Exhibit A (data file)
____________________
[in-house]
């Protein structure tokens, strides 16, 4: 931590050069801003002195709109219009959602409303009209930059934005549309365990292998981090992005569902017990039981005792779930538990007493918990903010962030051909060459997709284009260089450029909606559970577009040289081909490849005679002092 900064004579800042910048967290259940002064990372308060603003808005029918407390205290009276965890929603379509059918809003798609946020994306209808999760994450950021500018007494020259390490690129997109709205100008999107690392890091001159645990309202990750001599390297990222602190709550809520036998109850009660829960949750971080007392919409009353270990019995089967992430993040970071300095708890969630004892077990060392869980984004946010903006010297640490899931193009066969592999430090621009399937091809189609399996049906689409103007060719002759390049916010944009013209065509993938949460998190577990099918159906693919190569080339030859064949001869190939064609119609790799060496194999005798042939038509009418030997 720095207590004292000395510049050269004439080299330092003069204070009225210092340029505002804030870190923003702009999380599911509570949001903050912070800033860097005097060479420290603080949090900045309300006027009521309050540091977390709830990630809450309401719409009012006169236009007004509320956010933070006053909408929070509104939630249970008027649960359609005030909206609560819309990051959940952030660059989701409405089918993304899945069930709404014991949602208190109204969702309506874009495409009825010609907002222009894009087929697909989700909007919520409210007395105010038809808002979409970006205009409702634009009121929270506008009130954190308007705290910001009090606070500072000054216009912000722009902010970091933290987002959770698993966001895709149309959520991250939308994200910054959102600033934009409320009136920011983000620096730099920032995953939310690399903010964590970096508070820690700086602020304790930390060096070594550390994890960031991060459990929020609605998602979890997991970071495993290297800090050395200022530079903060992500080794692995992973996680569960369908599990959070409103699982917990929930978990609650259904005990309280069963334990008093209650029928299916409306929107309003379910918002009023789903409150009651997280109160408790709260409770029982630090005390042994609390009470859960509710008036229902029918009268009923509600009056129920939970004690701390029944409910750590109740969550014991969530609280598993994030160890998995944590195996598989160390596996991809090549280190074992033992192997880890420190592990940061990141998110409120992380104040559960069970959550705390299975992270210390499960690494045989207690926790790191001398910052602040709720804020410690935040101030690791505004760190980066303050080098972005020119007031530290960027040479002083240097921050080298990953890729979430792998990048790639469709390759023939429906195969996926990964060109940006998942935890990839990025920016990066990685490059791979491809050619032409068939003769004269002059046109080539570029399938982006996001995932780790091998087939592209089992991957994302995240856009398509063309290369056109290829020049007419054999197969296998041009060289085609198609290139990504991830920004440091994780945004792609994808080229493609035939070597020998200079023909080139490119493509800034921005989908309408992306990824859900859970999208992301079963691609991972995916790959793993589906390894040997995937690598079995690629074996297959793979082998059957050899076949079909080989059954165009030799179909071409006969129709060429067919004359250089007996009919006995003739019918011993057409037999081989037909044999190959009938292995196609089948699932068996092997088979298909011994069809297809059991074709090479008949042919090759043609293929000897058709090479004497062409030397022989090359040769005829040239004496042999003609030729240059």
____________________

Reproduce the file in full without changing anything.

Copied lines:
[in-house]
């Protein structure tokens, strides 16, 4: 931590050069801003002195709109219009959602409303009209930059934005549309365990292998981090992005569902017990039981005792779930538990007493918990903010962030051909060459997709284009260089450029909606559970577009040289081909490849005679002092 900064004579800042910048967290259940002064990372308060603003808005029918407390205290009276965890929603379509059918809003798609946020994306209808999760994450950021500018007494020259390490690129997109709205100008999107690392890091001159645990309202990750001599390297990222602190709550809520036998109850009660829960949750971080007392919409009353270990019995089967992430993040970071300095708890969630004892077990060392869980984004946010903006010297640490899931193009066969592999430090621009399937091809189609399996049906689409103007060719002759390049916010944009013209065509993938949460998190577990099918159906693919190569080339030859064949001869190939064609119609790799060496194999005798042939038509009418030997 720095207590004292000395510049050269004439080299330092003069204070009225210092340029505002804030870190923003702009999380599911509570949001903050912070800033860097005097060479420290603080949090900045309300006027009521309050540091977390709830990630809450309401719409009012006169236009007004509320956010933070006053909408929070509104939630249970008027649960359609005030909206609560819309990051959940952030660059989701409405089918993304899945069930709404014991949602208190109204969702309506874009495409009825010609907002222009894009087929697909989700909007919520409210007395105010038809808002979409970006205009409702634009009121929270506008009130954190308007705290910001009090606070500072000054216009912000722009902010970091933290987002959770698993966001895709149309959520991250939308994200910054959102600033934009409320009136920011983000620096730099920032995953939310690399903010964590970096508070820690700086602020304790930390060096070594550390994890960031991060459990929020609605998602979890997991970071495993290297800090050395200022530079903060992500080794692995992973996680569960369908599990959070409103699982917990929930978990609650259904005990309280069963334990008093209650029928299916409306929107309003379910918002009023789903409150009651997280109160408790709260409770029982630090005390042994609390009470859960509710008036229902029918009268009923509600009056129920939970004690701390029944409910750590109740969550014991969530609280598993994030160890998995944590195996598989160390596996991809090549280190074992033992192997880890420190592990940061990141998110409120992380104040559960069970959550705390299975992270210390499960690494045989207690926790790191001398910052602040709720804020410690935040101030690791505004760190980066303050080098972005020119007031530290960027040479002083240097921050080298990953890729979430792998990048790639469709390759023939429906195969996926990964060109940006998942935890990839990025920016990066990685490059791979491809050619032409068939003769004269002059046109080539570029399938982006996001995932780790091998087939592209089992991957994302995240856009398509063309290369056109290829020049007419054999197969296998041009060289085609198609290139990504991830920004440091994780945004792609994808080229493609035939070597020998200079023909080139490119493509800034921005989908309408992306990824859900859970999208992301079963691609991972995916790959793993589906390894040997995937690598079995690629074996297959793979082998059957050899076949079909080989059954165009030799179909071409006969129709060429067919004359250089007996009919006995003739019918011993057409037999081989037909044999190959009938292995196609089948699932068996092997088979298909011994069809297809059991074709090479008949042919090759043609293929000897058709090479004497062409030397022989090359040769005829040239004496042999003609030729240059």